Looking at the skills listed by data integration talent,  reporting and analytics jump out (“data warehouse”, “SQL”, “business intelligence”, “data modeling”). As far as specific tools, it’s not surprising that one finds older systems (Oracle, SQL Server,  PL/SQL, Informatica) cited at a higher frequency. As noted in figure 4, the list of people cuts across geographic regions, industries, and company size. Many of these older solutions simply have more users than recent systems and open source projects associated with modern data platforms.

Solution Providers (startup ecosystem)

With the current variety of options available, it is an excellent time to search for tools and solutions that simplify and modernize data integration. Several of these solutions address requirements that users expect from their modern data tools, such as scale, speed, fault-tolerance, connectivity to/from many external systems and data types, as well as security, privacy, and governance. 

There are many impressive startups focused on data engineering and data infrastructure.

There are data integration tools aimed at different personas including engineers and developers, analysts and data scientists, and domain experts who aren’t coders (“low-code/no-code” solutions). Many of the tools that target coders increasingly include features that inject software engineering rigor into how teams build, deploy, and manage data pipelines. Depending on the vendor, these may include tools for running (unit/integration/functional) tests, and tools that make it easier to schedule, deploy, monitor, and manage pipelines at scale. 

Data integration remains a very active and exciting area. Some of the best solutions come from companies that offer broad platforms (e.g., Databricks5 has outstanding offerings in this area). The graphic below is limited to startups that concentrate on data integration, data pipelines, and related areas. With not much effort, I was able to identify thirty startups and organized them using a simple taxonomy:

Figure 6: Representative sample of startups with a data integration focus.
  • General Purpose:  Tools that aim to help companies build and maintain pipelines that move data from/to a variety of sources and (data management) systems. Data transformation capabilities vary: ETL tools transform data on a separate system before loading; ELT tools transfer raw data, and data transformation is usually handled by the destination system (data warehouse/lakehouse).
  • Focused on connecting to popular SaaS and other apps:  As companies increasingly gravitate towards best-of-breed systems, their data unification challenges have gotten more complex. Startups in this category focus on simplifying data integration problems that involve many of the most popular software-as-a-service platforms. Customer Data Platforms are another common offering of startups in this category.
  • Domain or industry specific: These include startups that focus on data integration solutions for marketing, finance, or healthcare.
  • Orchestration:  At a high-level, these are tools that enable developers to write, schedule, and monitor pipelines. There are several well-funded startups founded by creators of popular open source projects. The truth is, earlier orchestration tools were hard to use and weren’t reliable at scale. Thus, this category is currently a hotbed for innovation – new tools are on the way that will simplify and rethink how companies build data and machine learning pipelines. As an example, Prefect just announced a compelling version 2.0 engine last week.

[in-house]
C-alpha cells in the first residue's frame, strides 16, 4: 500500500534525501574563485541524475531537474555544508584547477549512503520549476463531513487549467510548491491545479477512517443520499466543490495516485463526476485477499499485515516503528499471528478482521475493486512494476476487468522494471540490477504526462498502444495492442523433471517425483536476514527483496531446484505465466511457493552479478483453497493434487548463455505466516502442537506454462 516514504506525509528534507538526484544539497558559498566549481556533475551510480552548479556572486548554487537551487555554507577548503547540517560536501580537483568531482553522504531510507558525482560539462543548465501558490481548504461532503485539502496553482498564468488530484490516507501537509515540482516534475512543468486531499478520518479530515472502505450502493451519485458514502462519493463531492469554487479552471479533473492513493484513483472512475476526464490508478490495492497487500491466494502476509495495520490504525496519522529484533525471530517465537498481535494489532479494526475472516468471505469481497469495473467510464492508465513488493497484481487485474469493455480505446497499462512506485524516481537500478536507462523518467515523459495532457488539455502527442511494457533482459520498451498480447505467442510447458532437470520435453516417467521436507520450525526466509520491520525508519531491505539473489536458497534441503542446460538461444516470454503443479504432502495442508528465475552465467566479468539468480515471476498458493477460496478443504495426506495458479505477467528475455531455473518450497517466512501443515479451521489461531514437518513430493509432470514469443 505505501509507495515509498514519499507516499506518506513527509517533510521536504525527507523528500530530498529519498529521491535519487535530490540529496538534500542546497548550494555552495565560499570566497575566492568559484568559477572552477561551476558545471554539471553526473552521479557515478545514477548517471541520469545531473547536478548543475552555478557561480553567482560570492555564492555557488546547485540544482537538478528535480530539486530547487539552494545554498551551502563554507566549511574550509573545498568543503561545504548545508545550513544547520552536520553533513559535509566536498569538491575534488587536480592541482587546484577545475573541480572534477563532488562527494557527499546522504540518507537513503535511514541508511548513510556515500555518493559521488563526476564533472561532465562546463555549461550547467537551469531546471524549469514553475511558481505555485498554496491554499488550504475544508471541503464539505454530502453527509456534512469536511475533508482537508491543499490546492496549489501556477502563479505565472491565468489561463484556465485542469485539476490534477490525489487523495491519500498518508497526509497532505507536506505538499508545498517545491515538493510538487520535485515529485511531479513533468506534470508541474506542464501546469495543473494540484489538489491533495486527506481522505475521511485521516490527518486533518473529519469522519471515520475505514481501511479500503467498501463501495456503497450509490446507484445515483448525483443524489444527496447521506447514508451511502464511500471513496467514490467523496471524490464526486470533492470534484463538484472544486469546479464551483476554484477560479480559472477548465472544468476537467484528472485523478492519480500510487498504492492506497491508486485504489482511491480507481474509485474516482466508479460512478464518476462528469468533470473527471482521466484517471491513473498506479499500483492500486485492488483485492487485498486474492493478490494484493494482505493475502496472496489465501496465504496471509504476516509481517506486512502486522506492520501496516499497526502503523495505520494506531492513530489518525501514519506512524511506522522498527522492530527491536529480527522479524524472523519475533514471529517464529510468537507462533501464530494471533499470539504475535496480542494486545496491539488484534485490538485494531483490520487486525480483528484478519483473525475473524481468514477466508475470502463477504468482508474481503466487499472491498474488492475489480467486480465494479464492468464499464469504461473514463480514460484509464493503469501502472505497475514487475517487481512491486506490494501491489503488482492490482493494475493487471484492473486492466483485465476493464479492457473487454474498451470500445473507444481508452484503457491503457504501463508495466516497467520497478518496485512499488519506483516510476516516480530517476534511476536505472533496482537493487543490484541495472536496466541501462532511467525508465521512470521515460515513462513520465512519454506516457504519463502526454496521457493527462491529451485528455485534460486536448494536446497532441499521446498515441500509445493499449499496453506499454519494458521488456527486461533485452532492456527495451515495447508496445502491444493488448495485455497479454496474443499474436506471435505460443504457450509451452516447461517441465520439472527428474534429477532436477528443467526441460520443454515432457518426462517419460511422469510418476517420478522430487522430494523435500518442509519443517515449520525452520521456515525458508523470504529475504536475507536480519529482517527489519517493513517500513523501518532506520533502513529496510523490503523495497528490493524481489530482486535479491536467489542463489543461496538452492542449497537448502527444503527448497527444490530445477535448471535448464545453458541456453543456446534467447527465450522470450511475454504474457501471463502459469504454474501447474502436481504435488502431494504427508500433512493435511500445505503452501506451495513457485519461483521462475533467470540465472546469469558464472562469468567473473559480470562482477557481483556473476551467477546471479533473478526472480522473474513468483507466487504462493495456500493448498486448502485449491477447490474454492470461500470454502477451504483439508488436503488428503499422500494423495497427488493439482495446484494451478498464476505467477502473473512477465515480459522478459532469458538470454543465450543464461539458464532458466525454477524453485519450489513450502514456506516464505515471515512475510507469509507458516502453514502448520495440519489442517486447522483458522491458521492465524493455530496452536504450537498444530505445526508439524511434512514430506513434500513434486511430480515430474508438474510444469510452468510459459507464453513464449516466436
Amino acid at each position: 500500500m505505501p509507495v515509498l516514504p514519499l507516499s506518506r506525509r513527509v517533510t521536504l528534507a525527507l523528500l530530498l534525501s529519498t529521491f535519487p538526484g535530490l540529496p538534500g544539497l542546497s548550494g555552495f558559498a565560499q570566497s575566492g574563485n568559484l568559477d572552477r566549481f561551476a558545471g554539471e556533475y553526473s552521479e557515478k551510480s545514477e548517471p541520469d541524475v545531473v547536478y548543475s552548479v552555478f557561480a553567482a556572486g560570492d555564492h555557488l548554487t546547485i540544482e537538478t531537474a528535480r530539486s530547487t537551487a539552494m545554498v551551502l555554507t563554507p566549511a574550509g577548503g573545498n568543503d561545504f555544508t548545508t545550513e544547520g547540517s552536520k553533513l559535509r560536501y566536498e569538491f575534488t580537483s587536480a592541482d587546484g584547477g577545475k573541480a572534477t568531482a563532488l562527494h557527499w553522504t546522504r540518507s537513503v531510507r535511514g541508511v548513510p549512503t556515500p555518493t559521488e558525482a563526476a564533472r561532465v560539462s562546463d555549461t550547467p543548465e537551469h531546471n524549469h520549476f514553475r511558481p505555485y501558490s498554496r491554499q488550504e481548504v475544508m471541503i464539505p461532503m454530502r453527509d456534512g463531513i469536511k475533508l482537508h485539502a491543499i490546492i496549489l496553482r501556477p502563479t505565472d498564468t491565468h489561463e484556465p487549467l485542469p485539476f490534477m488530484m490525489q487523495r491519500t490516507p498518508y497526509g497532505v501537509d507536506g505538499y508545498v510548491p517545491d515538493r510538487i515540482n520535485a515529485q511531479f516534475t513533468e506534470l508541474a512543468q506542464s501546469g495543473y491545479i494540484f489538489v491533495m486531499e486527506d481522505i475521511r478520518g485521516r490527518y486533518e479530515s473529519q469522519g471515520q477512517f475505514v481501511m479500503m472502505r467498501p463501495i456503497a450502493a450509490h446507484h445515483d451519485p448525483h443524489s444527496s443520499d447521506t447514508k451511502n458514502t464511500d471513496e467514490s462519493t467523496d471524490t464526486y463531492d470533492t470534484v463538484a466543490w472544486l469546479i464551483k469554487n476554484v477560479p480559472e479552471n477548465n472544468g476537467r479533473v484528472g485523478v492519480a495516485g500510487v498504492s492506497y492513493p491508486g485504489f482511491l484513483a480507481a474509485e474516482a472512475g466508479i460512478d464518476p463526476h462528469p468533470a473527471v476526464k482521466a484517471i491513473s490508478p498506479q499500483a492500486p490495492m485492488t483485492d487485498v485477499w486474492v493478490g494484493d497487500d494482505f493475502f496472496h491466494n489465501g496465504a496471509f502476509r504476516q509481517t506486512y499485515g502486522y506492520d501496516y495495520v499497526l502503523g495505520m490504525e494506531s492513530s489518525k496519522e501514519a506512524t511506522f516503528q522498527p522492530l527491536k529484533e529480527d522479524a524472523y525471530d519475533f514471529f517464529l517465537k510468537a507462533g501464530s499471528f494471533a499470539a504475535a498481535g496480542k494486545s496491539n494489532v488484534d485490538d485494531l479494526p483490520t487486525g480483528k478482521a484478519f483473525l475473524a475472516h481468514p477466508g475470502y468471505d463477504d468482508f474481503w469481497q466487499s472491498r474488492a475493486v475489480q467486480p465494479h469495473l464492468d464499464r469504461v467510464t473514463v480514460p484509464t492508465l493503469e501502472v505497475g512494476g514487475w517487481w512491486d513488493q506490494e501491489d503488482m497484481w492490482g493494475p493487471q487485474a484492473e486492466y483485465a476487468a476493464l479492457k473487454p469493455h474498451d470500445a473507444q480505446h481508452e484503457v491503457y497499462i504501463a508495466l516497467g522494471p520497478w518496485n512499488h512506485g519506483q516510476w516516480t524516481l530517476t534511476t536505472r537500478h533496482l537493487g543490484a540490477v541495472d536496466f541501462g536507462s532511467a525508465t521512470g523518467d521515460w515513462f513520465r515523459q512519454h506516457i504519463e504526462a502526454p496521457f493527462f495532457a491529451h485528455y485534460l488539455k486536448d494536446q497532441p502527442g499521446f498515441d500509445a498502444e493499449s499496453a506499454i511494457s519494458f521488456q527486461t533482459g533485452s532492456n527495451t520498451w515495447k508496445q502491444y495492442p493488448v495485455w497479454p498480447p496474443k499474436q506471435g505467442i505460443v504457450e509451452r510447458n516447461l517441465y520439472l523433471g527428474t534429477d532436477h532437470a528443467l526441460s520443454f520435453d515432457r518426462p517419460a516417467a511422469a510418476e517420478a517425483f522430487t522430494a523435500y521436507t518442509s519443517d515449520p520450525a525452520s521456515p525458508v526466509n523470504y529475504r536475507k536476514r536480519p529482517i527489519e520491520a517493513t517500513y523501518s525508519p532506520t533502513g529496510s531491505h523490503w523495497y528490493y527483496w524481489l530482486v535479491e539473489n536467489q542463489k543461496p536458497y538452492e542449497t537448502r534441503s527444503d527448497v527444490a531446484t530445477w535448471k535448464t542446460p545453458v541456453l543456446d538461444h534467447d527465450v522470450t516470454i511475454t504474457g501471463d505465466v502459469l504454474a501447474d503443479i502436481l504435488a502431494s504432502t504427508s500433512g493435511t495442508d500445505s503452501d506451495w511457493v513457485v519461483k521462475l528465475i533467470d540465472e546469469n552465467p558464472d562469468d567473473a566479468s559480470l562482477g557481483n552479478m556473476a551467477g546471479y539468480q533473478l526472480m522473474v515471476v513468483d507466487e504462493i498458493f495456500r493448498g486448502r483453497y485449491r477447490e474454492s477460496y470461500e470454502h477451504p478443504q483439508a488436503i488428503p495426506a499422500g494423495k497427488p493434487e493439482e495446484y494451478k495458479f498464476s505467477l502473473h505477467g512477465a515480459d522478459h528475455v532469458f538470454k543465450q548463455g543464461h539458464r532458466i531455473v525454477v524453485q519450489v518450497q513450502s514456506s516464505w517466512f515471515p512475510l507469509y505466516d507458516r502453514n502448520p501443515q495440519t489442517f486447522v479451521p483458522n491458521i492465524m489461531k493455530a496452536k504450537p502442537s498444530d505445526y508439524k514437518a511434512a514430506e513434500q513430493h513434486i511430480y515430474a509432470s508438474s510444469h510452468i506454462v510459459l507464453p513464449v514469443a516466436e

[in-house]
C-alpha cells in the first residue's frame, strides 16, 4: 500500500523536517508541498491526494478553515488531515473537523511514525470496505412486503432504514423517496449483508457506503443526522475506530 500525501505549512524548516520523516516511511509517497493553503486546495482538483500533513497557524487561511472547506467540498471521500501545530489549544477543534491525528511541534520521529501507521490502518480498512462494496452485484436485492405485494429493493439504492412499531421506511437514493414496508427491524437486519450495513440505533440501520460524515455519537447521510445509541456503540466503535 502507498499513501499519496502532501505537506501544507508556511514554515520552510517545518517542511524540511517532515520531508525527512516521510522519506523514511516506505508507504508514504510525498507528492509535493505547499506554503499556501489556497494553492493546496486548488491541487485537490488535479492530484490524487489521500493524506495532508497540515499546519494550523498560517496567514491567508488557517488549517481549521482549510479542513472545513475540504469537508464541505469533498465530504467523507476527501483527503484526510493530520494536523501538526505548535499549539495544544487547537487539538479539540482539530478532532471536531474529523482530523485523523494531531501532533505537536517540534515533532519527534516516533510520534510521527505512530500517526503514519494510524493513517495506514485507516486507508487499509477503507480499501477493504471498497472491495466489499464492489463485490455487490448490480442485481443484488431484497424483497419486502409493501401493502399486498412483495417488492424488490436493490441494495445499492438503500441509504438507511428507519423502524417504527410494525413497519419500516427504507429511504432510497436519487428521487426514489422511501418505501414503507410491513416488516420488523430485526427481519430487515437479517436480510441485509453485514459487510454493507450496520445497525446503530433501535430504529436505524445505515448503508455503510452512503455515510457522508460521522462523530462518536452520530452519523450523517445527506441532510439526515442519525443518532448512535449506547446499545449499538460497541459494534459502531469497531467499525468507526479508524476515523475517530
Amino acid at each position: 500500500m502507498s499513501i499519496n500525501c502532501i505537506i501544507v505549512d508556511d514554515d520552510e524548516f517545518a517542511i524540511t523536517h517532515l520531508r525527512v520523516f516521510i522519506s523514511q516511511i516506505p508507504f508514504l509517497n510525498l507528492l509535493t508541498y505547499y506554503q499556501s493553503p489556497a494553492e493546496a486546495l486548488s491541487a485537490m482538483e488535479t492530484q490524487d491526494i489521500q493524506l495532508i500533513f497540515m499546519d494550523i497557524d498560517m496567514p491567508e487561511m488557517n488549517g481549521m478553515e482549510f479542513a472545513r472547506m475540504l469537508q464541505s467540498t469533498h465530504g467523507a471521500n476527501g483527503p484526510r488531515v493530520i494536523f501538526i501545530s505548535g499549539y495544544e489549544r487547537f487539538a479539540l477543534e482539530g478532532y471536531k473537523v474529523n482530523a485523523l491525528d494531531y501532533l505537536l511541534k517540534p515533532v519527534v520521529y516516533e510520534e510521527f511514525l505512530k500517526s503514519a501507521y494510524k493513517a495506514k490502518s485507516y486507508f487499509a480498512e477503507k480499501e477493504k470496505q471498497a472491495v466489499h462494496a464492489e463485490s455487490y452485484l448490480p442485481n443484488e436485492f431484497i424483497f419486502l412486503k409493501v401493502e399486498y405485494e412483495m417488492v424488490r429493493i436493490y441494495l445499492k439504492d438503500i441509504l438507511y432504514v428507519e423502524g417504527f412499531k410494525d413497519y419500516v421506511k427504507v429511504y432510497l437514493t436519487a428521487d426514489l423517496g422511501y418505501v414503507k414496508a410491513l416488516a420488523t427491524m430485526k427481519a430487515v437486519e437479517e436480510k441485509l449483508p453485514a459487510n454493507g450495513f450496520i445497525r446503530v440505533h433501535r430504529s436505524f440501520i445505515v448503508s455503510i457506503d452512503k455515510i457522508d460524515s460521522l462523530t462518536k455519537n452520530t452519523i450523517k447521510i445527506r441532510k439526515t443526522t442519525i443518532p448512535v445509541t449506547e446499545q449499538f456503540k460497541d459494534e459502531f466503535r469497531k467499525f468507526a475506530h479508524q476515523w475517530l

Closing Thoughts

Data unification challenges have gotten more complex as companies gravitate towards best-of-breed cloud services. Fortunately, companies no longer need to write ​​custom pipelines to extract, load, and transform data from popular SaaS platforms. Data teams now have access to data integration solutions that are simpler, cheaper, and easier to use and manage. Data integration is not the only component being modernized: data engineering teams are now able to build modular data platforms composed of best-in-class tools (what many refer to as a “modern data stack”).

Machine learning and AI introduce new data challenges to platform teams accustomed to working mainly with structured data or text. Data platform teams will need to consider more types of data and sources as computer vision and speech applications become easier to deploy. Looking ahead, as multimodal machine learning and BI become more common, users will need data platforms that can handle different data types.

What Next

I plan to take a deeper look into some of the categories listed in Figure 6 above. I also plan to invite entrepreneurs and developers focused on data integration on the Data Exchange podcast (suggestions are welcome). Subscribe to our newsletter to get the latest updates. Download this FREE report to learn more about the results of our recent Data Engineering Survey:


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[1] “Impressive”, based on revenue.
[2] I omitted a few IT staffing firms from this top 13 list.
[3] This is based on Linked profiles so China is likely to be underrepresented.
[4] Job titles used in job posts are likely to undergo some vetting from HR teams. Job titles used to create this chart are from Linkedin profiles, and are much less standardized and much harder to work with.
[5] I am an advisor to Databricks and other interesting startups.